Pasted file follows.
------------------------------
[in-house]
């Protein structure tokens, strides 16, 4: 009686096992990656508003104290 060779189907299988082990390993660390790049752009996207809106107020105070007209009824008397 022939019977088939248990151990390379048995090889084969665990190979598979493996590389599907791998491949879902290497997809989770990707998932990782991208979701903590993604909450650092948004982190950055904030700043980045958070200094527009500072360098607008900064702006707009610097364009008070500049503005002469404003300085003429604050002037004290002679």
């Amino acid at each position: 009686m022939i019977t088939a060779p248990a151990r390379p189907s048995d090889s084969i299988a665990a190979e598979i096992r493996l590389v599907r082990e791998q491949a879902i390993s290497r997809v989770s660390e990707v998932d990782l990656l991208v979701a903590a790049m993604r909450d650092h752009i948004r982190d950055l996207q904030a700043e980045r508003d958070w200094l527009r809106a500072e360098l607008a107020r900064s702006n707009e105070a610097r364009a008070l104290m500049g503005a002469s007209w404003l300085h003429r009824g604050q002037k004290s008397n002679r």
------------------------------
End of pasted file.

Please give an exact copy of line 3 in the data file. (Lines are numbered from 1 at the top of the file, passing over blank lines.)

């Amino acid at each position: 009686m022939i019977t088939a060779p248990a151990r390379p189907s048995d090889s084969i299988a665990a190979e598979i096992r493996l590389v599907r082990e791998q491949a879902i390993s290497r997809v989770s660390e990707v998932d990782l990656l991208v979701a903590a790049m993604r909450d650092h752009i948004r982190d950055l996207q904030a700043e980045r508003d958070w200094l527009r809106a500072e360098l607008a107020r900064s702006n707009e105070a610097r364009a008070l104290m500049g503005a002469s007209w404003l300085h003429r009824g604050q002037k004290s008397n002679r």